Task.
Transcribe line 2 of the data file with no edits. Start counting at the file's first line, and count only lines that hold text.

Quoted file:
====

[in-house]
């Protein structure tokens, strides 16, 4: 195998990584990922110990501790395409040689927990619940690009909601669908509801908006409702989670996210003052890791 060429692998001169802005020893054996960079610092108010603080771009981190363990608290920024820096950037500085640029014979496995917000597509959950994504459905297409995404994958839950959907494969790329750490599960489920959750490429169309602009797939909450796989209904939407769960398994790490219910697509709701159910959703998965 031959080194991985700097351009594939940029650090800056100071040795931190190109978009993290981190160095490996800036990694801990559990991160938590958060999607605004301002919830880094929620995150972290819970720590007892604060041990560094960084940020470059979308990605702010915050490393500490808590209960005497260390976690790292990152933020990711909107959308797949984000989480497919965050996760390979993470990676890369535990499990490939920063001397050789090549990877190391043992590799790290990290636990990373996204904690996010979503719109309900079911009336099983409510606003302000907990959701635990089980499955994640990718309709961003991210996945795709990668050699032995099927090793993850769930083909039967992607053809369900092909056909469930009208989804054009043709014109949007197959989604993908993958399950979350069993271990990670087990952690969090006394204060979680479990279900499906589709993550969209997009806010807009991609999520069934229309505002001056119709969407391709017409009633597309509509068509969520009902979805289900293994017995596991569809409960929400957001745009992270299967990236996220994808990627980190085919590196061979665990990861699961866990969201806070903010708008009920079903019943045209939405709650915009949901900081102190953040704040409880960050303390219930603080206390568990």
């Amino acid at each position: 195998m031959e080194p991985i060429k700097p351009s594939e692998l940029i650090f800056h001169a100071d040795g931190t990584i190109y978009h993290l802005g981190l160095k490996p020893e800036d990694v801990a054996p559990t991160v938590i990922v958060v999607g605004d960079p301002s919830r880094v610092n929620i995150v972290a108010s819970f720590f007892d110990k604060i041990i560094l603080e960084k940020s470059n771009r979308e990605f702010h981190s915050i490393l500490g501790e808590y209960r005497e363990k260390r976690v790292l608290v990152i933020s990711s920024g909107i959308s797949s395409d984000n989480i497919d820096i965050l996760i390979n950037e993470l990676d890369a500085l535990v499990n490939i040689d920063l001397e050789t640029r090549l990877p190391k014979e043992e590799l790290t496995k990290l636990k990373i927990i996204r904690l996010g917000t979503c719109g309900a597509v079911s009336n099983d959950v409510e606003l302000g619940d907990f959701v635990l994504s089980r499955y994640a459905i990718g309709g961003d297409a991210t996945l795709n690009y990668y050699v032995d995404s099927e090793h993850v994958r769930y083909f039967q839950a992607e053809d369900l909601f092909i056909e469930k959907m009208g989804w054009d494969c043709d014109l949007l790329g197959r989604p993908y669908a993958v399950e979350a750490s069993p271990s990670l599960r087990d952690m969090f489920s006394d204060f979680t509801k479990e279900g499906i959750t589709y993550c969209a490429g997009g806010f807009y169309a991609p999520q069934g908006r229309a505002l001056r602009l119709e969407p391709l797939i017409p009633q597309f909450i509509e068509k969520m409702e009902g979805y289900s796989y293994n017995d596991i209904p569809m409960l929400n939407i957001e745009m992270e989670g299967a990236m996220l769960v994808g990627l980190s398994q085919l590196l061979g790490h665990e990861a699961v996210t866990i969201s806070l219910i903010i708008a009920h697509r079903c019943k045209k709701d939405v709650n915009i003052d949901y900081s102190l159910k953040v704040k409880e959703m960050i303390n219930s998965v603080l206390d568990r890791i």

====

């Protein structure tokens, strides 16, 4: 195998990584990922110990501790395409040689927990619940690009909601669908509801908006409702989670996210003052890791 060429692998001169802005020893054996960079610092108010603080771009981190363990608290920024820096950037500085640029014979496995917000597509959950994504459905297409995404994958839950959907494969790329750490599960489920959750490429169309602009797939909450796989209904939407769960398994790490219910697509709701159910959703998965 031959080194991985700097351009594939940029650090800056100071040795931190190109978009993290981190160095490996800036990694801990559990991160938590958060999607605004301002919830880094929620995150972290819970720590007892604060041990560094960084940020470059979308990605702010915050490393500490808590209960005497260390976690790292990152933020990711909107959308797949984000989480497919965050996760390979993470990676890369535990499990490939920063001397050789090549990877190391043992590799790290990290636990990373996204904690996010979503719109309900079911009336099983409510606003302000907990959701635990089980499955994640990718309709961003991210996945795709990668050699032995099927090793993850769930083909039967992607053809369900092909056909469930009208989804054009043709014109949007197959989604993908993958399950979350069993271990990670087990952690969090006394204060979680479990279900499906589709993550969209997009806010807009991609999520069934229309505002001056119709969407391709017409009633597309509509068509969520009902979805289900293994017995596991569809409960929400957001745009992270299967990236996220994808990627980190085919590196061979665990990861699961866990969201806070903010708008009920079903019943045209939405709650915009949901900081102190953040704040409880960050303390219930603080206390568990």